HORRY COUNTY, S.C. (WBTW) — The owners of Painter’s Homemade Ice Cream are suing their Garden City franchisee over alleged violations of the franchise agreement — including wanting to sell unapproved products, deleting information about the second location from social media, causing confusion among customers and planning to start a competing business, according to court documents.
Haley King, who is the franchisee of the location on Waccamaw Drive in Garden City, is being sued by Ann and Steve Fairchild, who own the brand and operate the location on Highway 17 in Murrells Inlet. The Fairchilds accuse King of violating a franchise agreement signed in 2019.
The lawsuit was filed March 10. Since then, the Painter’s Garden City location has been torn down to make room for parking. News13 has reached out to the Fairchilds’ attorney to learn what that means for the lawsuit moving forward and is awaiting a response.
In a March 25 Facebook post, the Garden City location said it is exploring options for re-location. The post was edited on March 26 to clarify that the owners of that location are separate from those at the Highway 17 location.
King was a long-time employee for Painter’s and has worked at both locations, according to court documents. The Fairchilds operated both locations for about 20 years.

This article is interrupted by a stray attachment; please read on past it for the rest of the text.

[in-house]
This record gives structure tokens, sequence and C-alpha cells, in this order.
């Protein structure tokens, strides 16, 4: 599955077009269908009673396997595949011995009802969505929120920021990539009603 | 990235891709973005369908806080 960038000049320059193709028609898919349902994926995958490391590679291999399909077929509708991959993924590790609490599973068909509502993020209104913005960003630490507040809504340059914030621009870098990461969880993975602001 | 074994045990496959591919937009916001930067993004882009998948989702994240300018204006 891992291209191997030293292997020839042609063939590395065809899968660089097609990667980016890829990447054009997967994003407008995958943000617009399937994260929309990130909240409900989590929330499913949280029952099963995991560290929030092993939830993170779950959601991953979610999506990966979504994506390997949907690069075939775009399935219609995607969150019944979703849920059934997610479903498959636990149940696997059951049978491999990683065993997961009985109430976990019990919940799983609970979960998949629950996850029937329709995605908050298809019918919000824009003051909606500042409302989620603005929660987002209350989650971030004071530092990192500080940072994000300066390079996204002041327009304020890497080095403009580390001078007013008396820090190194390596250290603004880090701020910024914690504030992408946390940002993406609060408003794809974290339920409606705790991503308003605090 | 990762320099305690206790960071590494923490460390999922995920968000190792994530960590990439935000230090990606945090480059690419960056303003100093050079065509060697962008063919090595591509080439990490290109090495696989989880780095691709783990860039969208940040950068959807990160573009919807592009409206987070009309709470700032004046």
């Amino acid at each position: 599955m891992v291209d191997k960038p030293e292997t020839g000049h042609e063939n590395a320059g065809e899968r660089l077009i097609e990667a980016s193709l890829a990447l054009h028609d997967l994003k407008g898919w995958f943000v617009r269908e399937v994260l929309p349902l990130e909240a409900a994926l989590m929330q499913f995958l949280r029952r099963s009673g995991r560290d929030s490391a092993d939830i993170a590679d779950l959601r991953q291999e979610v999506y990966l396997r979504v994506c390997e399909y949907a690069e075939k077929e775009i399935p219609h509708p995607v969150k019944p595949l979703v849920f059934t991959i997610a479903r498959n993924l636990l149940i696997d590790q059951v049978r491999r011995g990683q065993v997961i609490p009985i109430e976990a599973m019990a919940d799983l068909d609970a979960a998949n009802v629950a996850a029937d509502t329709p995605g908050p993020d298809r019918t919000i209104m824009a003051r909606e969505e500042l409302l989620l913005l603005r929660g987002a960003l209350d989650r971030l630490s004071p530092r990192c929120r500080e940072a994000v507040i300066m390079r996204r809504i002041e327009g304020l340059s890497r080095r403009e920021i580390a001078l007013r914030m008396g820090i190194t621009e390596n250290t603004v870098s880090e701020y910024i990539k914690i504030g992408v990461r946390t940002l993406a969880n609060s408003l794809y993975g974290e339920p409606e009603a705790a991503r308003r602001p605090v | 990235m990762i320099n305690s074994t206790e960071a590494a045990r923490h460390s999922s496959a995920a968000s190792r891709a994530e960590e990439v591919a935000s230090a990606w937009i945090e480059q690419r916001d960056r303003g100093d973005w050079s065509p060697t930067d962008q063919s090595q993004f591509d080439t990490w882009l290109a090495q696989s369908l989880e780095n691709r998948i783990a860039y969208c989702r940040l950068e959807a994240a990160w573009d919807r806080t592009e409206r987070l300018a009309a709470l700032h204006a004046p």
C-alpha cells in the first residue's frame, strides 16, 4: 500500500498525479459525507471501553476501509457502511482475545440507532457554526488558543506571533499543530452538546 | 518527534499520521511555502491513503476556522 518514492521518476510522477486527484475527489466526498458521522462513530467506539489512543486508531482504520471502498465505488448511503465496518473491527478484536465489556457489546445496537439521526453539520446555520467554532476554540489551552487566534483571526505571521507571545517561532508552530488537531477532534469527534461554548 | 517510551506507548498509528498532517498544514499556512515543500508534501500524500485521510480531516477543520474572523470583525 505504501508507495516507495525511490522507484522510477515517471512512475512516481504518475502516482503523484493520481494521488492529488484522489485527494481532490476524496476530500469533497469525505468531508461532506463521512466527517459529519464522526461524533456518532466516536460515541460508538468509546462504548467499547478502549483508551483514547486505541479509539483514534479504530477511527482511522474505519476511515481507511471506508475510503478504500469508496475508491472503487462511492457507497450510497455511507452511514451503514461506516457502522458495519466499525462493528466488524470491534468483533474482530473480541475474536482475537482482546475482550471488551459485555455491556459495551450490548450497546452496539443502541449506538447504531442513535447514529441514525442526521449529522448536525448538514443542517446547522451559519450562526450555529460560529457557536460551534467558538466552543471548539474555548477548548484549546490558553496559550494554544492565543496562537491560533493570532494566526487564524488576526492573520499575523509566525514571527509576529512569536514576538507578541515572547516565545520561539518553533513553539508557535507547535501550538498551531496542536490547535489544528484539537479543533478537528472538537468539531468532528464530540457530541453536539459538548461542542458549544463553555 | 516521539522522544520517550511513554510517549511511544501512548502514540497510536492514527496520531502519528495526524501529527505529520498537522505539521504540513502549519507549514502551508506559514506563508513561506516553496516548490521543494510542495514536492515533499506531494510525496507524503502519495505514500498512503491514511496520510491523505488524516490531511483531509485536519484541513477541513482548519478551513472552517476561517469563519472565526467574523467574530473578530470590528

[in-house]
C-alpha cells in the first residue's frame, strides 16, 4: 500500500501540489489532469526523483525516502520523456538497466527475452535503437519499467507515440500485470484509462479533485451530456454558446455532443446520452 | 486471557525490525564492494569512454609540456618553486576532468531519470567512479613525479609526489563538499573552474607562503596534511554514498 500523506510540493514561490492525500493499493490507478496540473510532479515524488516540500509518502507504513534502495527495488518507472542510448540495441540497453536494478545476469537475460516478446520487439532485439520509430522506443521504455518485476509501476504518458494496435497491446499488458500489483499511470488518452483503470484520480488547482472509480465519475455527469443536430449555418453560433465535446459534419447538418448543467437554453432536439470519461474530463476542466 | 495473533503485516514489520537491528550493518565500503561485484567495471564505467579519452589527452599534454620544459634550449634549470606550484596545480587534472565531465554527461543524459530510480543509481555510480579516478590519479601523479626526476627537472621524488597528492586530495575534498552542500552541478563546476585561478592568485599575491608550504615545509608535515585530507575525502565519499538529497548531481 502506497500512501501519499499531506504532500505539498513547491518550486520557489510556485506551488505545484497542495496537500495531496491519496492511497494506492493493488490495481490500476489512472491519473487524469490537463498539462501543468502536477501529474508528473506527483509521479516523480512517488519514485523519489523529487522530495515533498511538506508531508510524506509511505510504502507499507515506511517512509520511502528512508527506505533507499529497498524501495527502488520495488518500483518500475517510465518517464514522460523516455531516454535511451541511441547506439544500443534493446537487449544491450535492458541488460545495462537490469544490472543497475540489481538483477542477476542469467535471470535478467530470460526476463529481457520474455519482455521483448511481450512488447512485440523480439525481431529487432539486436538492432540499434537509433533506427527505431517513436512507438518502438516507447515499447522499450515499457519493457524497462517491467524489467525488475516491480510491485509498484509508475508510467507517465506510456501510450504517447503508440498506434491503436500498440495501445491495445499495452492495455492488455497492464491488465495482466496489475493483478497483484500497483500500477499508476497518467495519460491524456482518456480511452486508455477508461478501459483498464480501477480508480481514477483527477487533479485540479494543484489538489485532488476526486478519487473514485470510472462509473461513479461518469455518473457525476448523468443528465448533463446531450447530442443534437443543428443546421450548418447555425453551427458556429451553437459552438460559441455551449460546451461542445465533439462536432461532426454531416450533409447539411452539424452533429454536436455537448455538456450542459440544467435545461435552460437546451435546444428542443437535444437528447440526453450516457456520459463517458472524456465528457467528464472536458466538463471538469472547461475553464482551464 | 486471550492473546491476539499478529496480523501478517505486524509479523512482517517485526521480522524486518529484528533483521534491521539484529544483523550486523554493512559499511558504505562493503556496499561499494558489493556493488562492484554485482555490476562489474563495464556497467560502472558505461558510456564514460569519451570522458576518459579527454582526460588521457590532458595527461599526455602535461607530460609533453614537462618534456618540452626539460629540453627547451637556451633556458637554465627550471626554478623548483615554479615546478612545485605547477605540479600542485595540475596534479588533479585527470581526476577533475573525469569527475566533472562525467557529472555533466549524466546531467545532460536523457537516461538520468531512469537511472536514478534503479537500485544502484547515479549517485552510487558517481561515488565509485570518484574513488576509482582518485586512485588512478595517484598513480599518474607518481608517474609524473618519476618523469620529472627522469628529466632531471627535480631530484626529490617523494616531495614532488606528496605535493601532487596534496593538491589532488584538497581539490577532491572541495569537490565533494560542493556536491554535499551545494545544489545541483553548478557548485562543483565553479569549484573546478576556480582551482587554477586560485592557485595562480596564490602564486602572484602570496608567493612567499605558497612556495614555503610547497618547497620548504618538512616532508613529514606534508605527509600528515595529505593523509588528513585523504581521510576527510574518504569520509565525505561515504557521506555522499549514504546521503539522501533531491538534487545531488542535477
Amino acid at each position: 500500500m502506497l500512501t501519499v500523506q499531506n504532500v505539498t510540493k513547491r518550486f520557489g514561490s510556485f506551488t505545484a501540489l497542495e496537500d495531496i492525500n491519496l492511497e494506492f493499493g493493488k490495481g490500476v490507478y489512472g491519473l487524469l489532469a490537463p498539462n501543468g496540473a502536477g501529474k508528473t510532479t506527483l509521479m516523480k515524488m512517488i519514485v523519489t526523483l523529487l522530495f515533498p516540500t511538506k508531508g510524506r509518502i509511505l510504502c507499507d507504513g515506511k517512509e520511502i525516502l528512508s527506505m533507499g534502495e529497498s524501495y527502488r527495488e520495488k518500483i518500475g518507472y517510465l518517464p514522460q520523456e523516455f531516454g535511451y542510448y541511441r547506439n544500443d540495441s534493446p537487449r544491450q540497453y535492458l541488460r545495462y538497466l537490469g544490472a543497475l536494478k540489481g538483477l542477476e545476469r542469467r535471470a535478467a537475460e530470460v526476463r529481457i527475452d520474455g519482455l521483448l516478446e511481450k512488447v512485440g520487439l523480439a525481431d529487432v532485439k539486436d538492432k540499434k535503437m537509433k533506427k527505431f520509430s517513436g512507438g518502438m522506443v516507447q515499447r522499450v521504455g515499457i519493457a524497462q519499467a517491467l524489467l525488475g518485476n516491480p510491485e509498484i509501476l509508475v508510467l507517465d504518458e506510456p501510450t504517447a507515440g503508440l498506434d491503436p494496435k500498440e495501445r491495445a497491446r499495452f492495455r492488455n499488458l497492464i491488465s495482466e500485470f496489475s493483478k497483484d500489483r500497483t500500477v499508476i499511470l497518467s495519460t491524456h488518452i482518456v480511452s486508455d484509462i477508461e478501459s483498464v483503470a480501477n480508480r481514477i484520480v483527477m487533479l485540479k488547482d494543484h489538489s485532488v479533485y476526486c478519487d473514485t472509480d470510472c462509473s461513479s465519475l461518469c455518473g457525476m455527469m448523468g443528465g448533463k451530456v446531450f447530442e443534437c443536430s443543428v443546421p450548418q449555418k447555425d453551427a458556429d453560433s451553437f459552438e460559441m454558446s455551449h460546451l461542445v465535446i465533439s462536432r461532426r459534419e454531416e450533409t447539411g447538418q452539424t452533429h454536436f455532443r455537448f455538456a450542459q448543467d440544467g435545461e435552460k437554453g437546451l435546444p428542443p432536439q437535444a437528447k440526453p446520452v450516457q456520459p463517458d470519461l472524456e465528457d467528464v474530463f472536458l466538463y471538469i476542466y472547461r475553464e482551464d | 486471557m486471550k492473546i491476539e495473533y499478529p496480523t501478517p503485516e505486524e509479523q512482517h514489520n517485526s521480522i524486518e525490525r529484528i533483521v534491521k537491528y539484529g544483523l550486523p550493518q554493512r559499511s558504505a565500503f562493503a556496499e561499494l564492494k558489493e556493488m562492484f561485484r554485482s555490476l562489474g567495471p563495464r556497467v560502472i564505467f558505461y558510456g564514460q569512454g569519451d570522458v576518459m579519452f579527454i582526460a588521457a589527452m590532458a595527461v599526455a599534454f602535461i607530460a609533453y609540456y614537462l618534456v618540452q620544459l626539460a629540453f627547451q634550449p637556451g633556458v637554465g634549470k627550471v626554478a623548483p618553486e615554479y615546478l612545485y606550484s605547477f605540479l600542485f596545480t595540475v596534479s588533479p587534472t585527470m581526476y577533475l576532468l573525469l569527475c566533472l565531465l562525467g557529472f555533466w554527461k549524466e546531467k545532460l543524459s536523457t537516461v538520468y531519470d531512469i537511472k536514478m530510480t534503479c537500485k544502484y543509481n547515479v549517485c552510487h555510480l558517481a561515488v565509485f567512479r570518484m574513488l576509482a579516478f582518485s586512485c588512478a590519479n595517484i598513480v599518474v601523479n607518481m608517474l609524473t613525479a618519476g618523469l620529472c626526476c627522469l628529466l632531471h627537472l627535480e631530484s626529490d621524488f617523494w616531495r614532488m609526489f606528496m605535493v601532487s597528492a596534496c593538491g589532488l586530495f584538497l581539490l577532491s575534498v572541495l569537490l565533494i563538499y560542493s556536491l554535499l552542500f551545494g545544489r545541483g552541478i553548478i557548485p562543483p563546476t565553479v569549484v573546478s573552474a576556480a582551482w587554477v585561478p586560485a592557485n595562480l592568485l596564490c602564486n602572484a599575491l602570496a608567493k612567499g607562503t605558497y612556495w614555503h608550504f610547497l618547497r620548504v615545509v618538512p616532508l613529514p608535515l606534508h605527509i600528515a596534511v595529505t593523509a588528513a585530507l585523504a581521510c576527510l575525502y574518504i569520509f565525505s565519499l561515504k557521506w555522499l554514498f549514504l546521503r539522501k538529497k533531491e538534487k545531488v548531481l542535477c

While King was an employee she was asked to create a website for the company and manage social media accounts, according to documents. Those were used for information about both locations.
While employed by the Fairchilds, King approached them and asked to become a franchisee of the Garden City location. In 2019, the two parties agreed on a franchise agreement, according to the documents. As part of the agreement, King agreed that the Fairchilds would keep ownership of the brand and would have full control over the Garden City location’s product, design and general operations.
In February 2019, the Fairchilds and King agreed to a contract and King paid $260,000 for the rights to the brand’s assets at the Garden City location, according to documents.
As part of the agreement, King is only allowed to sell products approved by the Fairchilds and must buy all ice cream products from them, according to documents. The lawsuit states that King followed the agreement and only purchased product from the Fairchilds until last summer.
The Fairchilds also accuse King of not allowing them in the building, which is another condition of the franchise agreement.
During the off-season after summer 2021, King is accused of acting “in ways that indicated [King] intended not to comply with the terms of the Franchise Agreement moving forward,” according to the lawsuit.
King is accused of telling the Fairchilds she intended to make her own ice cream to sell at the location and would prepare and store the ice cream at Stella’s Homemade Ice Cream — a competing business the Fairchilds said King intends to open. According to documents, that location is expected to open along Highway 17 in Murrells Inlet, not far from Painter’s.
The Stella’s Homemade Ice Cream website says “Coming Spring 2022.”
King also allegedly removed all references of the Highway 17 location from the brand’s website and social media accounts to “make it appear Painter’s Garden City Pier is now the only existing location of Painter’s Homemade Ice Cream,” according to documents.